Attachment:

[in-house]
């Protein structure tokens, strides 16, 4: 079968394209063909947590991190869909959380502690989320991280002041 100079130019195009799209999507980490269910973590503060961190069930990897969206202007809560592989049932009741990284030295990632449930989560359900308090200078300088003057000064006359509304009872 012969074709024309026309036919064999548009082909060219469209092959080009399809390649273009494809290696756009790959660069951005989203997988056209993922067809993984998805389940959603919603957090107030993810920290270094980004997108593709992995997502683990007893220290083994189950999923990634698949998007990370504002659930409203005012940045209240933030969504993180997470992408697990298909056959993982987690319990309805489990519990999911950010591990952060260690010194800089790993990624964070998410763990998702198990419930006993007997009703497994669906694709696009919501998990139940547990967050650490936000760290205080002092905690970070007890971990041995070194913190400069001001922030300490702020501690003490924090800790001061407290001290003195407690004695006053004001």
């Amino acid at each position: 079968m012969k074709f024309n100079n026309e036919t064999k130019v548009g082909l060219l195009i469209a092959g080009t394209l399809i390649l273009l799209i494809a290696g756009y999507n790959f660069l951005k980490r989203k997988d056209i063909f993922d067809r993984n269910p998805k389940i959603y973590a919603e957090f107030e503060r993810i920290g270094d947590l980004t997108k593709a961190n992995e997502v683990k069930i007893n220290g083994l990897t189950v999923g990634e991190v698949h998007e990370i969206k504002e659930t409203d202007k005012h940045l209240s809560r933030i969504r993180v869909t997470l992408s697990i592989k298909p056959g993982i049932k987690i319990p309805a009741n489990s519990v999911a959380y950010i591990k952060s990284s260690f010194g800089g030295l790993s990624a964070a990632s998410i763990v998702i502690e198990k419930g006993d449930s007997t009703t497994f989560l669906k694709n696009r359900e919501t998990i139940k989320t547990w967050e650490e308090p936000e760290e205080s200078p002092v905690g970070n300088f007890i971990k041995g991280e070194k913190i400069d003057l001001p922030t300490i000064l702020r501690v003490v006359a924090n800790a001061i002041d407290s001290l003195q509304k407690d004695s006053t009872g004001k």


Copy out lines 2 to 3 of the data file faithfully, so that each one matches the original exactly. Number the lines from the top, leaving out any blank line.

């Protein structure tokens, strides 16, 4: 079968394209063909947590991190869909959380502690989320991280002041 100079130019195009799209999507980490269910973590503060961190069930990897969206202007809560592989049932009741990284030295990632449930989560359900308090200078300088003057000064006359509304009872 012969074709024309026309036919064999548009082909060219469209092959080009399809390649273009494809290696756009790959660069951005989203997988056209993922067809993984998805389940959603919603957090107030993810920290270094980004997108593709992995997502683990007893220290083994189950999923990634698949998007990370504002659930409203005012940045209240933030969504993180997470992408697990298909056959993982987690319990309805489990519990999911950010591990952060260690010194800089790993990624964070998410763990998702198990419930006993007997009703497994669906694709696009919501998990139940547990967050650490936000760290205080002092905690970070007890971990041995070194913190400069001001922030300490702020501690003490924090800790001061407290001290003195407690004695006053004001």
């Amino acid at each position: 079968m012969k074709f024309n100079n026309e036919t064999k130019v548009g082909l060219l195009i469209a092959g080009t394209l399809i390649l273009l799209i494809a290696g756009y999507n790959f660069l951005k980490r989203k997988d056209i063909f993922d067809r993984n269910p998805k389940i959603y973590a919603e957090f107030e503060r993810i920290g270094d947590l980004t997108k593709a961190n992995e997502v683990k069930i007893n220290g083994l990897t189950v999923g990634e991190v698949h998007e990370i969206k504002e659930t409203d202007k005012h940045l209240s809560r933030i969504r993180v869909t997470l992408s697990i592989k298909p056959g993982i049932k987690i319990p309805a009741n489990s519990v999911a959380y950010i591990k952060s990284s260690f010194g800089g030295l790993s990624a964070a990632s998410i763990v998702i502690e198990k419930g006993d449930s007997t009703t497994f989560l669906k694709n696009r359900e919501t998990i139940k989320t547990w967050e650490e308090p936000e760290e205080s200078p002092v905690g970070n300088f007890i971990k041995g991280e070194k913190i400069d003057l001001p922030t300490i000064l702020r501690v003490v006359a924090n800790a001061i002041d407290s001290l003195q509304k407690d004695s006053t009872g004001k």